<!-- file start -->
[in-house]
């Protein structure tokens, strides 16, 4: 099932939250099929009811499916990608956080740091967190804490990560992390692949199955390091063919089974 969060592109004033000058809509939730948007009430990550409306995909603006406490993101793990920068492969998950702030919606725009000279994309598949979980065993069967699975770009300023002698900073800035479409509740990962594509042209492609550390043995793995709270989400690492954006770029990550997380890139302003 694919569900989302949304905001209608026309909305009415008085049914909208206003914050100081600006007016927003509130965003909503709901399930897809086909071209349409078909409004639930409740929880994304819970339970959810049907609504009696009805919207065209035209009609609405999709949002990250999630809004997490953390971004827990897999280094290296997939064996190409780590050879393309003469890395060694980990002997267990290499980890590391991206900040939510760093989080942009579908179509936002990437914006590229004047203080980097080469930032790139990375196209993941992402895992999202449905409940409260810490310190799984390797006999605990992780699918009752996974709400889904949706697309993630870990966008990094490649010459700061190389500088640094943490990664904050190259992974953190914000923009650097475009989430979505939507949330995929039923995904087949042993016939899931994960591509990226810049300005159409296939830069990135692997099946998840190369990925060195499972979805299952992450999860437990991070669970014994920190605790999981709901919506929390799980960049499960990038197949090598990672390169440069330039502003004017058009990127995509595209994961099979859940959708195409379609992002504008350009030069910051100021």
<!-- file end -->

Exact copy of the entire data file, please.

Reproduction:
[in-house]
């Protein structure tokens, strides 16, 4: 099932939250099929009811499916990608956080740091967190804490990560992390692949199955390091063919089974 969060592109004033000058809509939730948007009430990550409306995909603006406490993101793990920068492969998950702030919606725009000279994309598949979980065993069967699975770009300023002698900073800035479409509740990962594509042209492609550390043995793995709270989400690492954006770029990550997380890139302003 694919569900989302949304905001209608026309909305009415008085049914909208206003914050100081600006007016927003509130965003909503709901399930897809086909071209349409078909409004639930409740929880994304819970339970959810049907609504009696009805919207065209035209009609609405999709949002990250999630809004997490953390971004827990897999280094290296997939064996190409780590050879393309003469890395060694980990002997267990290499980890590391991206900040939510760093989080942009579908179509936002990437914006590229004047203080980097080469930032790139990375196209993941992402895992999202449905409940409260810490310190799984390797006999605990992780699918009752996974709400889904949706697309993630870990966008990094490649010459700061190389500088640094943490990664904050190259992974953190914000923009650097475009989430979505939507949330995929039923995904087949042993016939899931994960591509990226810049300005159409296939830069990135692997099946998840190369990925060195499972979805299952992450999860437990991070669970014994920190605790999981709901919506929390799980960049499960990038197949090598990672390169440069330039502003004017058009990127995509595209994961099979859940959708195409379609992002504008350009030069910051100021």